The Benedictines in the Middle Ages by James G. Clark

By James G. Clark

The lads and girls that the sixth-century customs of Benedict of Nursia (c.480-c.547) shaped the main enduring, influential, a number of and common non secular order of the Latin center a long time. Their liturgical perform, and their obtained style for studying, served as a version for the medieval church as a complete: whereas new orders arose, they took a few of their customs, and their observant and religious outlook, from the Regula Benedicti. The Benedictines can also be counted one of the founders of medieval Europe. in lots of areas of the continent they created, or consolidated, the 1st Christian groups; additionally they directed the advance in their social supplier, economic climate, and atmosphere, and exerted a robust impact on their rising cultural and highbrow trends.
This booklet, the 1st comparative examine of its variety, follows the Benedictine Order over 11 centuries, from their early diaspora to the problem of continental reformation.

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W.  79–80 at 80: ‘… in quo monasterio diversi generis monachos undique congregavit’.  W.  21.  C.  66. indb 30 25/05/2011 11:32 The Making of a European Order by the mid-ninth century – the death of the emperor Louis – was also the result of patterns of conversion, settlement, patronage and political hegemony that were independent of the Frankish kingdom. Moreover, if the Carolingian reform marked a watershed in the development of Europe’s monasteries, for generations afterwards it remained vulnerable to a sudden reversal.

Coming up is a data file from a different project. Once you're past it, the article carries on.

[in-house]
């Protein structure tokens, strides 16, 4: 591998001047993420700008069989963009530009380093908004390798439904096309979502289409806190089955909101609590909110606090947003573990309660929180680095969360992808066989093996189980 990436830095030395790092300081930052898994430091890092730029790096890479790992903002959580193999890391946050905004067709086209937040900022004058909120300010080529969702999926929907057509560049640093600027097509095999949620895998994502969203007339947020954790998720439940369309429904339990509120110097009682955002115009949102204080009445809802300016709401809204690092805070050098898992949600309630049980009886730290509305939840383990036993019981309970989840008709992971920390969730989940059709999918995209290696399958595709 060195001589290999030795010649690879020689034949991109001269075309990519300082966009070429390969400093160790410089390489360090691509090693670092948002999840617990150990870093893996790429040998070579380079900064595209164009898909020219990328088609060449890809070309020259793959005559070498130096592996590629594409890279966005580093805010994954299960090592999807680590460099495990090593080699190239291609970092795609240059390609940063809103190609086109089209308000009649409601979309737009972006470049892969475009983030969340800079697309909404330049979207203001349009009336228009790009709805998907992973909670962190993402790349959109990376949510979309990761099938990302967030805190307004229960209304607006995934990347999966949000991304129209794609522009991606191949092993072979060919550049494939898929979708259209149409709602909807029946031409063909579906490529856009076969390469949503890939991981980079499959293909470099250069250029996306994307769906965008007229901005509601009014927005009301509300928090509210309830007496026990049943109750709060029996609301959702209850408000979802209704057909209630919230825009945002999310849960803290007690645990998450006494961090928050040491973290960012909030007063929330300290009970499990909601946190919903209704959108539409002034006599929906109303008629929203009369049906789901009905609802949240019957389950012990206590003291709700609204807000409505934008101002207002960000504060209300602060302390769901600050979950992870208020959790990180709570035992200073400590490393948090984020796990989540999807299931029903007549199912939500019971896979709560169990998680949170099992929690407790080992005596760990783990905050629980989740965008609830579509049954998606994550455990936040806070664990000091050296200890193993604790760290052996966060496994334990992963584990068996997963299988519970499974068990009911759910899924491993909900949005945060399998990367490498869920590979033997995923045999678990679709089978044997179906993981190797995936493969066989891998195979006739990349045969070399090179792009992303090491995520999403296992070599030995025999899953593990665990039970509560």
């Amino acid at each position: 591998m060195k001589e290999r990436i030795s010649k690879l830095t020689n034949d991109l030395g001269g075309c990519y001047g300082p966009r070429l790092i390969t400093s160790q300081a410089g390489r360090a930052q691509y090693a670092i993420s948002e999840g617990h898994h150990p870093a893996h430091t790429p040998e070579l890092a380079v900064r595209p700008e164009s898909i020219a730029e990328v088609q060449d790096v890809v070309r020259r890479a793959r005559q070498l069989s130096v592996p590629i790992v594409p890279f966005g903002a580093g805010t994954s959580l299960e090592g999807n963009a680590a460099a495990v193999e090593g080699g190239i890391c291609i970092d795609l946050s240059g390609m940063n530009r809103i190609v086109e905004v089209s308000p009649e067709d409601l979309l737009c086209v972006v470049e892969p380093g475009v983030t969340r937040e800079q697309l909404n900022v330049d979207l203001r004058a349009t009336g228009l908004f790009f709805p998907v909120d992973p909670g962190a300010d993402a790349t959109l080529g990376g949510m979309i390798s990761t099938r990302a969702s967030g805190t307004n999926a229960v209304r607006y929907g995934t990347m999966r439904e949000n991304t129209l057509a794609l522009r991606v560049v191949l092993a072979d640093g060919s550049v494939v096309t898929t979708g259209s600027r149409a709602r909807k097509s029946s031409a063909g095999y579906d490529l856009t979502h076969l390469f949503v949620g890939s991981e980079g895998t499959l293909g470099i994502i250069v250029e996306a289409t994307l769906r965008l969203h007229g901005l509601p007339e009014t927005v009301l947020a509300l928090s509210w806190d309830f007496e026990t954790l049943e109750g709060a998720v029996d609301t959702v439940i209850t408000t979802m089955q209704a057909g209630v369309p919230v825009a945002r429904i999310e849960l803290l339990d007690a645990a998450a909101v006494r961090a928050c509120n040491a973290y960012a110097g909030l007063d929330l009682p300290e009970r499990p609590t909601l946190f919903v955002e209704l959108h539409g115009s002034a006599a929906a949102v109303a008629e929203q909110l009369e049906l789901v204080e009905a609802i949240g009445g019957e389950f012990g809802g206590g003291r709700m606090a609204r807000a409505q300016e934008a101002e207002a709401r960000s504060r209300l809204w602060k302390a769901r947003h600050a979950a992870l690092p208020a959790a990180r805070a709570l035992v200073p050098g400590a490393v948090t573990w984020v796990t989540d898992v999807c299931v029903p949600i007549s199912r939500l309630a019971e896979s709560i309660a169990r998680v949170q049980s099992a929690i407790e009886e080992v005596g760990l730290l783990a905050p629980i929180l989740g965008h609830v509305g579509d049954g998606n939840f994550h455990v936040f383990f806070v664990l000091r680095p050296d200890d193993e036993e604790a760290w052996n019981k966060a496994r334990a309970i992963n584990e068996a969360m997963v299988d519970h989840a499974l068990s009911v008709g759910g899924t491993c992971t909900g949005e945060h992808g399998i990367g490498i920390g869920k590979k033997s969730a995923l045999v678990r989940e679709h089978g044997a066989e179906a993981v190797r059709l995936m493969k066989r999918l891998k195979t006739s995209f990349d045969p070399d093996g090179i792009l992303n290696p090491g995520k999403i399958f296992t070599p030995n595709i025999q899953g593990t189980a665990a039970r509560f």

23–4. 100 The RB captured the imagination of early medieval Europe not because it offered an alternative form of religious life but, on the contrary, because it could be readily assimilated into existing monastic practice. A regula mixta in which the RB was an important ingredient appears to have been formulated first in the Columbanian heartlands of Bobbio and Luxeuil. 101 The status of the RB rose slowly in the wider Columbanian network. References to the rule in foundation charters dated before 650 are scarce and generally suspect.

Willibrord (657/8–739), who had first made his profession at Ripon under Wilfrid, was one of cohort of Celtic and English monks inspired to conduct missions among the Frisians by Egbert, a Northumbrian divine settled at the Irish monastery of Rathmelsigi (perhaps located in Co.  52–3. Stephen represents Wilfrid as providing the foundation on which Willibrord built (superaedificavit).  315. 129 The Prose Works of Aldhelm, ed. M. Lapidge and M.  143, 150–1, 155–60, Letter IV (to Geraint), Letter XII (to the abbots of Wilfrid).

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